The devastation created by the coronavirus has not spared anyone, including state governments. Many are now looking at massive spending deficits, as high as $25 billion in the case of California. The holes in their budgets are likely to persist past this fiscal year, and states will be eyeing the federal government for a much-needed bailout. While it makes perfect sense to help states with coronavirus-related financial problems, federal aid should not be going to state governments who have been spending frivolously for years.
According to the Center on Budget and Policy Priorities, a progressive think tank, states’ overall budget shortfalls will be an estimated $500 billion from 2020 through 2022 due to coronavirus. Even after accounting for states’ rainy day funds, which are at historical highs for most, the fiscal hole is still expected to be around $360 billion. This is primarily due to astronomical decreases in tax revenue from significant industries. According to Goldman Sachs, states will lose about 90 percent of their expected revenue in the areas of casino gambling, packaged tours, sports and entertainment.
After the Great Recession a decade ago, many states began creating hefty rainy day funds. Most states have more considerable rainy day funds than at any other time in their history. Wyoming, for instance, has reserves equal to 109 percent of their annual government expenditures. Many cannot use them all in a single fiscal year. California has $16 billion in reserves but can only spend half in any given year and is expected to have budget shortfalls of at least $25 billion for the next two fiscal years, with billions more in the years to follow.
Other states that have been hit hardest by the virus — like New York — are expected to see a $61 billion deficit over the next four years. Illinois needs $20 billion to help fund their state pensions and municipalities after it is expected to lose about $7 billion in lost taxes in fiscal years 2020 and 2021.
This is not isolated to blue states. Arizona, Alaska, Ohio and Wyoming are all facing billion-dollar deficits caused by the coronavirus. Ohio’s Republican Gov. Mike DeWine is looking to slash 20 percent of the state’s budget to make up for its shortfalls, but even that will not stop the bleeding.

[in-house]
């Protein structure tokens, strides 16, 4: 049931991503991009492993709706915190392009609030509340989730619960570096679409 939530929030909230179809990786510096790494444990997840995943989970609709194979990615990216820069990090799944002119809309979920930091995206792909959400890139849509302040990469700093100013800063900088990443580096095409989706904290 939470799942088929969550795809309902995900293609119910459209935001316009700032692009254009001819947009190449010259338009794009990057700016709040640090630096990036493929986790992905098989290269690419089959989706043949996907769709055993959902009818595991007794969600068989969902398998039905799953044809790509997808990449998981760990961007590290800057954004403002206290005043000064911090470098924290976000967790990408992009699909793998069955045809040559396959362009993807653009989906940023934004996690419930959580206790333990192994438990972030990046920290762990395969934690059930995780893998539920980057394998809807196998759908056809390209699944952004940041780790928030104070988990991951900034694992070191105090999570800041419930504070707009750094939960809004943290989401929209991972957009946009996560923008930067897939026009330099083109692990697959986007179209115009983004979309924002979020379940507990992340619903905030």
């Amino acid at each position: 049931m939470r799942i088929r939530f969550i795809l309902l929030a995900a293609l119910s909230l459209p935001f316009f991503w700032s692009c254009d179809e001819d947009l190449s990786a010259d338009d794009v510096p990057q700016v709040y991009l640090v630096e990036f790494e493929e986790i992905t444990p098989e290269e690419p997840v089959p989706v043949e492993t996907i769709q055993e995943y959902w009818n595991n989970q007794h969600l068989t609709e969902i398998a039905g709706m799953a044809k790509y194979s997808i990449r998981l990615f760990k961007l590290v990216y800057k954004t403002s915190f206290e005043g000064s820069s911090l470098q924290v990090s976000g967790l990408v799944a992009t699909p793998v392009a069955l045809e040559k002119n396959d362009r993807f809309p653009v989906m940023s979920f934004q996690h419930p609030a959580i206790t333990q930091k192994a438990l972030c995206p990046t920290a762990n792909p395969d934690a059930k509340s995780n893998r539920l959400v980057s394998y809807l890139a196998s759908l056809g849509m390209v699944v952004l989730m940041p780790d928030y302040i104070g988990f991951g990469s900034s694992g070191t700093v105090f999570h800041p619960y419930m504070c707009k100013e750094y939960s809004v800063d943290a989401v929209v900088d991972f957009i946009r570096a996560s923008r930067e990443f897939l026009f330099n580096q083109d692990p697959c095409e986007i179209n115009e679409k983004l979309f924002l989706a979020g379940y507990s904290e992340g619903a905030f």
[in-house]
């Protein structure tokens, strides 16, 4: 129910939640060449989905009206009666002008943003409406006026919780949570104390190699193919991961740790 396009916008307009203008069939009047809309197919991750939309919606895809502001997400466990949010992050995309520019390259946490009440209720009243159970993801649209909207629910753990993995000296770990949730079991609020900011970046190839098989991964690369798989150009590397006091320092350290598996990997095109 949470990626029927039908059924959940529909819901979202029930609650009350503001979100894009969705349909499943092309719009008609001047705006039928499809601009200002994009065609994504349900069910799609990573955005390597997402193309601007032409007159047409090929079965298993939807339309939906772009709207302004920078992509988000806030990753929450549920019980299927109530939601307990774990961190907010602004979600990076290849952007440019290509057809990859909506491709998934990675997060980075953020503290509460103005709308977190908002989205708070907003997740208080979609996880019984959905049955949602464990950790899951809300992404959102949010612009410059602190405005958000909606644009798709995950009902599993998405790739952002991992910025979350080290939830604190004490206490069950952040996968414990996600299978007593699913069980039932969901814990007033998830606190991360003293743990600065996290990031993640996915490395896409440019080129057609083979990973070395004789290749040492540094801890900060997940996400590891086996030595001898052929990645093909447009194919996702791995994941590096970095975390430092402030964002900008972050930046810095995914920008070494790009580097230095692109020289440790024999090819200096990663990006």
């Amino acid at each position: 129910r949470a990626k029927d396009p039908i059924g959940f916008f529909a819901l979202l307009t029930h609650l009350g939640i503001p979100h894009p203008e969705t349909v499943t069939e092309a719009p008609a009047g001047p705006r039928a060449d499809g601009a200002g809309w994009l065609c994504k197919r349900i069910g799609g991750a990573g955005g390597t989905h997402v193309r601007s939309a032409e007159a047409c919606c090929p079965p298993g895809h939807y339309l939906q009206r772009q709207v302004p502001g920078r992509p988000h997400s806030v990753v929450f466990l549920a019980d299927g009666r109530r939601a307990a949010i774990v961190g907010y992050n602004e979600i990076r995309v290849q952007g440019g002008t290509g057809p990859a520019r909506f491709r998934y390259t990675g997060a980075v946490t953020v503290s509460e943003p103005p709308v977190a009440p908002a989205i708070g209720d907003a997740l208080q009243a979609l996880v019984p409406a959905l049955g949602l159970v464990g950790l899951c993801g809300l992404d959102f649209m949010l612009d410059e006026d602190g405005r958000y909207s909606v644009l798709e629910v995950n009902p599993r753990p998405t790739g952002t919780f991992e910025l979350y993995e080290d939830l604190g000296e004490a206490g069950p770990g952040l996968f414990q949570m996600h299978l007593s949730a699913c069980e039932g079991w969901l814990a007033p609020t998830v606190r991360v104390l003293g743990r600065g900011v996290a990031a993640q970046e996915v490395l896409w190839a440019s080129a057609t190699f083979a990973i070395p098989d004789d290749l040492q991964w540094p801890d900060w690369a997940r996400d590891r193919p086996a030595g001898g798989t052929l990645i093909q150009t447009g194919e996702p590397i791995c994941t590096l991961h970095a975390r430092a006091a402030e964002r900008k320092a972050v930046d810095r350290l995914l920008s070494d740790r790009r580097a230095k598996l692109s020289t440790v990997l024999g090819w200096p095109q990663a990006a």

Under current federal law, states cannot declare Chapter 9 bankruptcy to reorganize their debts. They can, however, default on debt, though it has not been used in nearly a century. The Bank of America Global Research said that if states were to file for bankruptcy, it would knock down the $3.8 trillion municipal bond market: “It will be highly disruptive to the municipal bond market broadly and will result in significantly higher borrowing rates at a time when those costs are least absorbable.”
So while it seems obvious to most people that states undergoing extreme fiscal hardships due to the coronavirus should get some federal aid, it should not be used to prop up insolvent local governments or state pension and unemployment funds left unattended to even before coronavirus. Illinois had terrible finances long before the coronavirus ever ravaged the state. The Land of Lincoln already had a bill backlog of $7.45 billion. The budget issues facing Illinois are so bad that in 2015 and 2017, the state struggled to pay lottery winners. This does not even take into account the $137 billion in unfunded liabilities for government workers’ pension and healthcare plans, which are entirely unsustainable.
So far, Illinois’ Democratic Governor J. B. Pritzker has rejected the idea of solving his pension debt with bankruptcy, and some analysts believe he is more likely to opt-out of paying this year’s pension contribution to make payroll, with the hopes that the state’s economy improves in the future.
Some states like Ohio, Illinois, New York and California have been on a spending spree the last few years. For instance in 2019, Ohio increased spending by 4.5% but did nothing for it’s underfunded pensions and unemployment funds.
Congress looks like it is likely to act. There is a bipartisan bill in the Senate authored by Republican Bill Cassidy and Democrat Bob Menedez to offer state and local governments $500 billion in relief, but it should come with strings attached.
The federal government should not endlessly subsidize lousy policy choices that governors, both Republicans and Democrats, have made over the last decade. Spending money on illegal immigrants, overcompensating government employees and denying specific tax revenue like fracking natural gas should not be rewarded by a federal bailout dug these states into a hole, the coronavirus turned it into a crater.
So if Congress chooses to help state governments, they should do it only as a temporary band-aid for this crisis, not give carte blanche to states with reckless spending habits.
Jim Renacci represented Ohio’s 16th congressional district as a Republican from 2011 to 2019. He is the chairman of Ohio’s Future Foundation.